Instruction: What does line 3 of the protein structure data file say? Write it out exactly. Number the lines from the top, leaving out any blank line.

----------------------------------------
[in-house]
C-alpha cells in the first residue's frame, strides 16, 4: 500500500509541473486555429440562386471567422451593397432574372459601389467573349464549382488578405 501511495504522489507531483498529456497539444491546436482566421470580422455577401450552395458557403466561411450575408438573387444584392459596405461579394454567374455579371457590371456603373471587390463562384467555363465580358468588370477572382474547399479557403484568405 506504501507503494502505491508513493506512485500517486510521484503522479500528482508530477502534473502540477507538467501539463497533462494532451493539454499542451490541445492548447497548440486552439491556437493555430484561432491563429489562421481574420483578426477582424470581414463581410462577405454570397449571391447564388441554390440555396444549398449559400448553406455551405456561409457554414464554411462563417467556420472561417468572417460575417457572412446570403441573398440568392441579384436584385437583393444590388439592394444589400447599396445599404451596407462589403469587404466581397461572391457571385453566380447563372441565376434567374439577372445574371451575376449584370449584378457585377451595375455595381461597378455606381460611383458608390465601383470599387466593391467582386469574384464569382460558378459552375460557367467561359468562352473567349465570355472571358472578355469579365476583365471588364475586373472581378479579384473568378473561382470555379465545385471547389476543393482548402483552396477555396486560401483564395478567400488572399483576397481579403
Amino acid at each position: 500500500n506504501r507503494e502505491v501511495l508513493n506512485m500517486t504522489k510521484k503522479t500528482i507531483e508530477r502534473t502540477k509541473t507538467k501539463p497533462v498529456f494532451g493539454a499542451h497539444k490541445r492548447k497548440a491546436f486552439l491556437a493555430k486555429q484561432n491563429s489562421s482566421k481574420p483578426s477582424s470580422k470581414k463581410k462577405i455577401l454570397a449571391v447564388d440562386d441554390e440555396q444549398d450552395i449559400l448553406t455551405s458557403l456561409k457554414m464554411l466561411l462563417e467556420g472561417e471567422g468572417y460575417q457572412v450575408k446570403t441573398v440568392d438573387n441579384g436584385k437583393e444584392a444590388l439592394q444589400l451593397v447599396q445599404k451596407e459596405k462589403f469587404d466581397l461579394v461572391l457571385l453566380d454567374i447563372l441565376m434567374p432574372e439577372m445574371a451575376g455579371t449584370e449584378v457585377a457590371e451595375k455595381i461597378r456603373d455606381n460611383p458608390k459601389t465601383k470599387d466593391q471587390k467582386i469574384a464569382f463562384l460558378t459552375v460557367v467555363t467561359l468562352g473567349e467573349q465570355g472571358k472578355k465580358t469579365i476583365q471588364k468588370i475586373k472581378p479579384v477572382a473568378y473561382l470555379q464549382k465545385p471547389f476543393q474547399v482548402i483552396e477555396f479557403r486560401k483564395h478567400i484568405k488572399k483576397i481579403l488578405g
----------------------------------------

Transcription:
Amino acid at each position: 500500500n506504501r507503494e502505491v501511495l508513493n506512485m500517486t504522489k510521484k503522479t500528482i507531483e508530477r502534473t502540477k509541473t507538467k501539463p497533462v498529456f494532451g493539454a499542451h497539444k490541445r492548447k497548440a491546436f486552439l491556437a493555430k486555429q484561432n491563429s489562421s482566421k481574420p483578426s477582424s470580422k470581414k463581410k462577405i455577401l454570397a449571391v447564388d440562386d441554390e440555396q444549398d450552395i449559400l448553406t455551405s458557403l456561409k457554414m464554411l466561411l462563417e467556420g472561417e471567422g468572417y460575417q457572412v450575408k446570403t441573398v440568392d438573387n441579384g436584385k437583393e444584392a444590388l439592394q444589400l451593397v447599396q445599404k451596407e459596405k462589403f469587404d466581397l461579394v461572391l457571385l453566380d454567374i447563372l441565376m434567374p432574372e439577372m445574371a451575376g455579371t449584370e449584378v457585377a457590371e451595375k455595381i461597378r456603373d455606381n460611383p458608390k459601389t465601383k470599387d466593391q471587390k467582386i469574384a464569382f463562384l460558378t459552375v460557367v467555363t467561359l468562352g473567349e467573349q465570355g472571358k472578355k465580358t469579365i476583365q471588364k468588370i475586373k472581378p479579384v477572382a473568378y473561382l470555379q464549382k465545385p471547389f476543393q474547399v482548402i483552396e477555396f479557403r486560401k483564395h478567400i484568405k488572399k483576397i481579403l488578405g